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Heart of Darkness

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“The manager stood by the wheel murmuring confidentially about the necessity of getting well away down the river before dark at all events, when I saw in the distance a clearing on the riverside and the outlines of some sort of building. ‘What’s this?’ I asked. He clapped his hands in wonder. ‘The station!’ he cried. I edged in at once, still going half-speed. “The manager was standing next to me, saying something about how we had to start back down the river before dark, when I saw a building in a clearing on the riverbank. ‘What’s this?’ I asked. He clapped his hands in surprise. ‘The station!’ he cried. I steered the boat toward the shore.
“Through my glasses I saw the slope of a hill interspersed with rare trees and perfectly free from undergrowth. A long decaying building on the summit was half buried in the high grass; the large holes in the peaked roof gaped black from afar; the jungle and the woods made a background. There was no enclosure or fence of any kind; but there had been one apparently, for near the house half-a-dozen slim posts remained in a row, roughly trimmed, and with their upper ends ornamented with round carved balls. The rails, or whatever there had been between, had disappeared. Of course the forest surrounded all that. The river-bank was clear, and on the waterside I saw a white man under a hat like a cart-wheel beckoning persistently with his whole arm. Examining the edge of the forest above and below, I was almost certain I could see movements—human forms gliding here and there. I steamed past prudently, then stopped the engines and let her drift down. The man on the shore began to shout, urging us to land. ‘We have been attacked,’ screamed the manager. ‘I know—I know. It’s all right,’ yelled back the other, as cheerful as you please. ‘Come along. It’s all right. I am glad.’ “Through my binoculars I saw a hill that had been cleared of brush. There was a decaying building at the top, with high grass surrounding it and holes in the roof. There was no fence, but apparently there had been one once, since there still were posts in a line in front. They were topped with ornamental carvings, balls of some sort. The rails between the posts had disappeared. The forest surrounded the clearing. On the riverbank was a white man waving his arm like crazy. I was sure I could see human movements in the forest behind him. I sailed past, then cut the engines and let us drift back toward him. The man on shore yelled for us to land. ‘We’ve been attacked,’ screamed the manager. ‘I know, I know. It’s all right,’ the man on the shore cheerfully yelled back. ‘It’s all right. I’m glad.’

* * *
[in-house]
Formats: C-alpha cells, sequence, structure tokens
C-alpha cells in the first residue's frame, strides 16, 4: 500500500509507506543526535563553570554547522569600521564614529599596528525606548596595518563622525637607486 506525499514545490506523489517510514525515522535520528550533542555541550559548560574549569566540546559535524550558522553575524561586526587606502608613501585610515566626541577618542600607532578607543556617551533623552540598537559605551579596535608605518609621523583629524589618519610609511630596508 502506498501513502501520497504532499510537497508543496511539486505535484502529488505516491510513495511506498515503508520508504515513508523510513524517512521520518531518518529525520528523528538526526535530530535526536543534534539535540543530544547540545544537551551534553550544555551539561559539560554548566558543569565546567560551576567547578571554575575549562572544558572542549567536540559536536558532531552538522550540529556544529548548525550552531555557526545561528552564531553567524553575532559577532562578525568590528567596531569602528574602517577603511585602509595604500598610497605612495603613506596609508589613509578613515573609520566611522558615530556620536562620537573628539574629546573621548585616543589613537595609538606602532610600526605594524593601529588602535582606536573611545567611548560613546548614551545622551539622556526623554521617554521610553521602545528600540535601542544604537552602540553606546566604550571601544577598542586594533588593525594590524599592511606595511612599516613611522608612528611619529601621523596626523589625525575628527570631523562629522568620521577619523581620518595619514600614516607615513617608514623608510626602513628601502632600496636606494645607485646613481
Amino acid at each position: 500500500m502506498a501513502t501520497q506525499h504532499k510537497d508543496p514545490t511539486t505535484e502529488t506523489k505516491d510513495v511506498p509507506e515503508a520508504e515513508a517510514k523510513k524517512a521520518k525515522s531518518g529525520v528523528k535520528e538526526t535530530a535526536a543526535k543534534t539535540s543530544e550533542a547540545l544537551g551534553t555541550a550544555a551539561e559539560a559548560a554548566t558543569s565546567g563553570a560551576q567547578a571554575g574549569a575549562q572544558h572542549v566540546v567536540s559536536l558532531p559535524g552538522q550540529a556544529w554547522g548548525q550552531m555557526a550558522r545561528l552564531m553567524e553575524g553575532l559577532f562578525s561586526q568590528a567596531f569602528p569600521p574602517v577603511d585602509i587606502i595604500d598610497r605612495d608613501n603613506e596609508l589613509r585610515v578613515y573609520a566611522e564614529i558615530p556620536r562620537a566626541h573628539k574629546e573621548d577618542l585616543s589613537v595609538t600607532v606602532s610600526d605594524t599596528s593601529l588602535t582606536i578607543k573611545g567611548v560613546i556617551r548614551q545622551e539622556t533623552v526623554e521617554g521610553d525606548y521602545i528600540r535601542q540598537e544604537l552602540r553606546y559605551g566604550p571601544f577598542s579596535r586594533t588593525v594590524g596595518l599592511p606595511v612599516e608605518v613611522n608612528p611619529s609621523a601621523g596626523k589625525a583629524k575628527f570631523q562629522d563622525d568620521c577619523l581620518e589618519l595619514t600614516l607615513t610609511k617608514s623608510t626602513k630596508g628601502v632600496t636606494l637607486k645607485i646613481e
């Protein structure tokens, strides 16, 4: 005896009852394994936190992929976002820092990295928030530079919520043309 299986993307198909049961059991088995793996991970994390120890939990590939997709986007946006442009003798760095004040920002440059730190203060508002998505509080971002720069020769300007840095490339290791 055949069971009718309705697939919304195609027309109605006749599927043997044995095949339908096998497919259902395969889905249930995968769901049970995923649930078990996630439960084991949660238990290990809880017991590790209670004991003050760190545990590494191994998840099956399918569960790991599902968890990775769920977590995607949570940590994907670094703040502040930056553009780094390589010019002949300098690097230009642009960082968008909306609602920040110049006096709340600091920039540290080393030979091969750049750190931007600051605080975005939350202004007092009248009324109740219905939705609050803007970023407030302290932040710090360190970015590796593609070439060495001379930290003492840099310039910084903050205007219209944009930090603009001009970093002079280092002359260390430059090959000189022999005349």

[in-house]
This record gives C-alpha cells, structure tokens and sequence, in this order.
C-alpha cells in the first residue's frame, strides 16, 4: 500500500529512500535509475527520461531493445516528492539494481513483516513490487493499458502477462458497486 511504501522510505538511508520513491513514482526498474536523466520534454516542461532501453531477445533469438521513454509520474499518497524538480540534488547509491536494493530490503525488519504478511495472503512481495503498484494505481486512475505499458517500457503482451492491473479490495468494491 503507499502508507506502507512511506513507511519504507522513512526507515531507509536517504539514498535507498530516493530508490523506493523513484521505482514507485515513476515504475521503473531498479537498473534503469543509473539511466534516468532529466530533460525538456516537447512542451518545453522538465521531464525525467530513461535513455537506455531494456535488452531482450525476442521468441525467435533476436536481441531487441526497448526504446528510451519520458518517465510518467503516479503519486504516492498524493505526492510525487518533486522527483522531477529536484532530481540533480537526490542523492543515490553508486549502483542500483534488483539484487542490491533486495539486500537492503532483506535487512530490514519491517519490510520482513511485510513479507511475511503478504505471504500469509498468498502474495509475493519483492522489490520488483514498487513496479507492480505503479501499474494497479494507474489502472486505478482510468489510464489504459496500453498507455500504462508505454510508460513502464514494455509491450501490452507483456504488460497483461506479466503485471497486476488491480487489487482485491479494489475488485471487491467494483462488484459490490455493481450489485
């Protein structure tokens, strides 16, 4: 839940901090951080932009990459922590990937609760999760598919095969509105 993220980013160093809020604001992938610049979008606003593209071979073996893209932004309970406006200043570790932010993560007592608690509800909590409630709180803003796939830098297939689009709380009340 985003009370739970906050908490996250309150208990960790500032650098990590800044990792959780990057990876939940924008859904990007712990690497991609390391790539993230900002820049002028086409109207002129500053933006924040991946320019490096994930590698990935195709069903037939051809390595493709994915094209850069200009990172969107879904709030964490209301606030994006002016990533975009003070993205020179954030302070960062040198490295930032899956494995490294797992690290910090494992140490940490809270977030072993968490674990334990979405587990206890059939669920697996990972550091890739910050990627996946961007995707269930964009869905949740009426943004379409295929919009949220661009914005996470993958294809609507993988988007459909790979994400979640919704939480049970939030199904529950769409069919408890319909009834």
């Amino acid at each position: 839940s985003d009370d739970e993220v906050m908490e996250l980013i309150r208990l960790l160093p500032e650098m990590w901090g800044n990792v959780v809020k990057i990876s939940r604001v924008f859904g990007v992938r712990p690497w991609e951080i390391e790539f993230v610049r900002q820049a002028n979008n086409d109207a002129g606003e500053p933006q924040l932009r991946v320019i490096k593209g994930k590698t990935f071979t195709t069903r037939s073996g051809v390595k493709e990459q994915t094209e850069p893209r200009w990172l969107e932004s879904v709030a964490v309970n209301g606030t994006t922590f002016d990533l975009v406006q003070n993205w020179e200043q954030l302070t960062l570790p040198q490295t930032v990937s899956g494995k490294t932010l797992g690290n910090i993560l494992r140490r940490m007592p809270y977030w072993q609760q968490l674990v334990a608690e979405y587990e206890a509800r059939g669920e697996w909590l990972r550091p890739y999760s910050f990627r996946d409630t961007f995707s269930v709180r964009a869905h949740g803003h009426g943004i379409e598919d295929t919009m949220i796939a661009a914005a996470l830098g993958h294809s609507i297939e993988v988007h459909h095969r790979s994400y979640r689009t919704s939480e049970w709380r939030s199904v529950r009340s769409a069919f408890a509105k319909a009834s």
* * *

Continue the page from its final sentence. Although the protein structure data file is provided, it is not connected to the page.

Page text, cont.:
“His aspect reminded me of something I had seen—something funny I had seen somewhere. As I manoeuvred to get alongside, I was asking myself, ‘What does this fellow look like?’ Suddenly I got it. He looked like a harlequin. His clothes had been made of some stuff that was brown holland probably, but it was covered with patches all over, with bright patches, blue, red, and yellow—patches on the back, patches on the front, patches on elbows, on knees; coloured binding around his jacket, scarlet edging at the bottom of his trousers; and the sunshine made him look extremely gay and wonderfully neat withal, because you could see how beautifully all this patching had been done. A beardless, boyish face, very fair, no features to speak of, nose peeling, little blue eyes, smiles and frowns chasing each other over that open countenance like sunshine and shadow on a wind-swept plain. ‘Look out, captain!’ he cried; ‘there’s a snag lodged in here last night.’ What! Another snag? I confess I swore shamefully. I had nearly holed my cripple, to finish off that charming trip. The harlequin on the bank turned his little pug-nose up to me. ‘You English?’ he asked, all smiles. ‘Are you?’ I shouted from the wheel. The smiles vanished, and he shook his head as if sorry for my disappointment. Then he brightened up. ‘Never mind!’ he cried encouragingly. ‘Are we in time?’ I asked. ‘He is up there,’ he replied, with a toss of the head up the hill, and becoming gloomy all of a sudden. His face was like the autumn sky, overcast one moment and bright the next. “He reminded by of something funny I’d seen once. It took me a second to realize he looked like a clown. His clothes were covered with bright blue, red, and yellow patches. The sunshine made him look like he was dressed for some festive occasion, and it was clear that the patches had been carefully sewn on. He had a very young face, with fair skin and blue eyes. ‘Look out, captain!’ he cried, ‘there’s a snag near here.’ Another snag? I swore terribly. I nearly tore a hole in my already crippled boat. The clown on the riverbank looked up at me. ‘You English?’ he asked, smiling. ‘Are you?’ I shouted from the wheel. He stopped smiling and shook his head apologetically. Then he brightened up. ‘Never mind!’ he cried encouragingly. ‘Are we in time?’ I asked. ‘He’s up there,’ he replied, turning his head toward the hill and looking sad. His face was like the autumn sky, bright one minute and dark the next.

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